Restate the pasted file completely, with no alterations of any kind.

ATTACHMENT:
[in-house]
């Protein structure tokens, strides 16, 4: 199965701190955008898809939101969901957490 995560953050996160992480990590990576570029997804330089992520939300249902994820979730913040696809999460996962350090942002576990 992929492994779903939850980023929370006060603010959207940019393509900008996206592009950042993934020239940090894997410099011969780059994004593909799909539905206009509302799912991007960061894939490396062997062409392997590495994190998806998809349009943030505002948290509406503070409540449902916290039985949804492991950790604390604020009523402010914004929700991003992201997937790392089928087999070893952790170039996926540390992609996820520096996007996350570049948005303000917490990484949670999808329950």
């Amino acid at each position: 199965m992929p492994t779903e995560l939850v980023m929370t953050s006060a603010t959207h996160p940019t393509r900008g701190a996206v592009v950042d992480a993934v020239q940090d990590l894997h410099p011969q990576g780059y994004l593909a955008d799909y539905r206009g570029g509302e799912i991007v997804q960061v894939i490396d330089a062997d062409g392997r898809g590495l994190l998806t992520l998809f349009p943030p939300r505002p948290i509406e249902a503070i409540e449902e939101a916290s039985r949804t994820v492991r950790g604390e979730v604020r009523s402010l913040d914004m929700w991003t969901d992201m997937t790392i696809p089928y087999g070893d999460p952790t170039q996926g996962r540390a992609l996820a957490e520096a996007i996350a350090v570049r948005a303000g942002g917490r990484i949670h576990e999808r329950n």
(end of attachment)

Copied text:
[in-house]
């Protein structure tokens, strides 16, 4: 199965701190955008898809939101969901957490 995560953050996160992480990590990576570029997804330089992520939300249902994820979730913040696809999460996962350090942002576990 992929492994779903939850980023929370006060603010959207940019393509900008996206592009950042993934020239940090894997410099011969780059994004593909799909539905206009509302799912991007960061894939490396062997062409392997590495994190998806998809349009943030505002948290509406503070409540449902916290039985949804492991950790604390604020009523402010914004929700991003992201997937790392089928087999070893952790170039996926540390992609996820520096996007996350570049948005303000917490990484949670999808329950």
């Amino acid at each position: 199965m992929p492994t779903e995560l939850v980023m929370t953050s006060a603010t959207h996160p940019t393509r900008g701190a996206v592009v950042d992480a993934v020239q940090d990590l894997h410099p011969q990576g780059y994004l593909a955008d799909y539905r206009g570029g509302e799912i991007v997804q960061v894939i490396d330089a062997d062409g392997r898809g590495l994190l998806t992520l998809f349009p943030p939300r505002p948290i509406e249902a503070i409540e449902e939101a916290s039985r949804t994820v492991r950790g604390e979730v604020r009523s402010l913040d914004m929700w991003t969901d992201m997937t790392i696809p089928y087999g070893d999460p952790t170039q996926g996962r540390a992609l996820a957490e520096a996007i996350a350090v570049r948005a303000g942002g917490r990484i949670h576990e999808r329950n």